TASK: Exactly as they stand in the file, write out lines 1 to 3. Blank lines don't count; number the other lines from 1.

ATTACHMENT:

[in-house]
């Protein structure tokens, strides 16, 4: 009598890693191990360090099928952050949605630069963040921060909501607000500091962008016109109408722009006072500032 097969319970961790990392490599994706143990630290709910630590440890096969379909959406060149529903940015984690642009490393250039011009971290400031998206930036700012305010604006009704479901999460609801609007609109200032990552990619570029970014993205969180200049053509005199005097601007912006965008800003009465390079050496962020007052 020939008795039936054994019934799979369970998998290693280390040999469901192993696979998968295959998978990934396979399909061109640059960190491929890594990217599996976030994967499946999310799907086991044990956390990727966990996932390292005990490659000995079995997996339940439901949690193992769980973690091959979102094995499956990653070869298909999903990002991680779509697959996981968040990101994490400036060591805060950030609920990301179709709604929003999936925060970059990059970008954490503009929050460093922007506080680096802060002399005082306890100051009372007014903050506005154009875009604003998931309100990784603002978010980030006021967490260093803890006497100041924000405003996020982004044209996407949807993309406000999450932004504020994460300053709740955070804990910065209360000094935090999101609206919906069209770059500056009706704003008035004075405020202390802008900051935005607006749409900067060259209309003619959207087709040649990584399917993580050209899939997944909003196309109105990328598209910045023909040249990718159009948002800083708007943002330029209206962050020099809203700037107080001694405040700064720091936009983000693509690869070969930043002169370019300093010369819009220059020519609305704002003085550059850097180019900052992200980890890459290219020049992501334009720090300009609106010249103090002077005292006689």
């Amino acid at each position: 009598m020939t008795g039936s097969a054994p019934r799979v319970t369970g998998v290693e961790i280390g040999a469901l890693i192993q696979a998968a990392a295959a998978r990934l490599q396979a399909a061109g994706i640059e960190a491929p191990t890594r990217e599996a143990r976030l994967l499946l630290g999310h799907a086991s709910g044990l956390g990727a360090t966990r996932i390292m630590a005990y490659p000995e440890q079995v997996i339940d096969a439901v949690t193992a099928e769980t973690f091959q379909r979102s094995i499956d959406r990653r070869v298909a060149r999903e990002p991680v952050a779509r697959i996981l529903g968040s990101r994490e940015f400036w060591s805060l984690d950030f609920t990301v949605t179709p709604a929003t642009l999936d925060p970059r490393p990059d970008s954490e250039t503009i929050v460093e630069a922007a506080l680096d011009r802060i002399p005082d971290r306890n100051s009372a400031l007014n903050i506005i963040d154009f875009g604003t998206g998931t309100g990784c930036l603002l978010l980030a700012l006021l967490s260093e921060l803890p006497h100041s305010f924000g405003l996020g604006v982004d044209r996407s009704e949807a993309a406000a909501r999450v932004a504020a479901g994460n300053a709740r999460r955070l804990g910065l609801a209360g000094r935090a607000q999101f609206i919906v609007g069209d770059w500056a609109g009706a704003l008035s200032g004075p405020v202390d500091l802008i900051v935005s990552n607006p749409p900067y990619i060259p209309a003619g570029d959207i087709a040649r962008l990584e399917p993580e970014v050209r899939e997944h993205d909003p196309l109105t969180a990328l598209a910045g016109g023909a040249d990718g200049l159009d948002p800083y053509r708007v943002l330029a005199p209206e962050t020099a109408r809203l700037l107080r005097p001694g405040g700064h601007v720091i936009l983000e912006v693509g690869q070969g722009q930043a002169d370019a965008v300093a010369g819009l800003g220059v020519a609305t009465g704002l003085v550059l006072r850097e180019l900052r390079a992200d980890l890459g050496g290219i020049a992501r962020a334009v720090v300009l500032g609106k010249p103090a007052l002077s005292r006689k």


[in-house]
């Protein structure tokens, strides 16, 4: 009598890693191990360090099928952050949605630069963040921060909501607000500091962008016109109408722009006072500032 097969319970961790990392490599994706143990630290709910630590440890096969379909959406060149529903940015984690642009490393250039011009971290400031998206930036700012305010604006009704479901999460609801609007609109200032990552990619570029970014993205969180200049053509005199005097601007912006965008800003009465390079050496962020007052 020939008795039936054994019934799979369970998998290693280390040999469901192993696979998968295959998978990934396979399909061109640059960190491929890594990217599996976030994967499946999310799907086991044990956390990727966990996932390292005990490659000995079995997996339940439901949690193992769980973690091959979102094995499956990653070869298909999903990002991680779509697959996981968040990101994490400036060591805060950030609920990301179709709604929003999936925060970059990059970008954490503009929050460093922007506080680096802060002399005082306890100051009372007014903050506005154009875009604003998931309100990784603002978010980030006021967490260093803890006497100041924000405003996020982004044209996407949807993309406000999450932004504020994460300053709740955070804990910065209360000094935090999101609206919906069209770059500056009706704003008035004075405020202390802008900051935005607006749409900067060259209309003619959207087709040649990584399917993580050209899939997944909003196309109105990328598209910045023909040249990718159009948002800083708007943002330029209206962050020099809203700037107080001694405040700064720091936009983000693509690869070969930043002169370019300093010369819009220059020519609305704002003085550059850097180019900052992200980890890459290219020049992501334009720090300009609106010249103090002077005292006689």
């Amino acid at each position: 009598m020939t008795g039936s097969a054994p019934r799979v319970t369970g998998v290693e961790i280390g040999a469901l890693i192993q696979a998968a990392a295959a998978r990934l490599q396979a399909a061109g994706i640059e960190a491929p191990t890594r990217e599996a143990r976030l994967l499946l630290g999310h799907a086991s709910g044990l956390g990727a360090t966990r996932i390292m630590a005990y490659p000995e440890q079995v997996i339940d096969a439901v949690t193992a099928e769980t973690f091959q379909r979102s094995i499956d959406r990653r070869v298909a060149r999903e990002p991680v952050a779509r697959i996981l529903g968040s990101r994490e940015f400036w060591s805060l984690d950030f609920t990301v949605t179709p709604a929003t642009l999936d925060p970059r490393p990059d970008s954490e250039t503009i929050v460093e630069a922007a506080l680096d011009r802060i002399p005082d971290r306890n100051s009372a400031l007014n903050i506005i963040d154009f875009g604003t998206g998931t309100g990784c930036l603002l978010l980030a700012l006021l967490s260093e921060l803890p006497h100041s305010f924000g405003l996020g604006v982004d044209r996407s009704e949807a993309a406000a909501r999450v932004a504020a479901g994460n300053a709740r999460r955070l804990g910065l609801a209360g000094r935090a607000q999101f609206i919906v609007g069209d770059w500056a609109g009706a704003l008035s200032g004075p405020v202390d500091l802008i900051v935005s990552n607006p749409p900067y990619i060259p209309a003619g570029d959207i087709a040649r962008l990584e399917p993580e970014v050209r899939e997944h993205d909003p196309l109105t969180a990328l598209a910045g016109g023909a040249d990718g200049l159009d948002p800083y053509r708007v943002l330029a005199p209206e962050t020099a109408r809203l700037l107080r005097p001694g405040g700064h601007v720091i936009l983000e912006v693509g690869q070969g722009q930043a002169d370019a965008v300093a010369g819009l800003g220059v020519a609305t009465g704002l003085v550059l006072r850097e180019l900052r390079a992200d980890l890459g050496g290219i020049a992501r962020a334009v720090v300009l500032g609106k010249p103090a007052l002077s005292r006689k």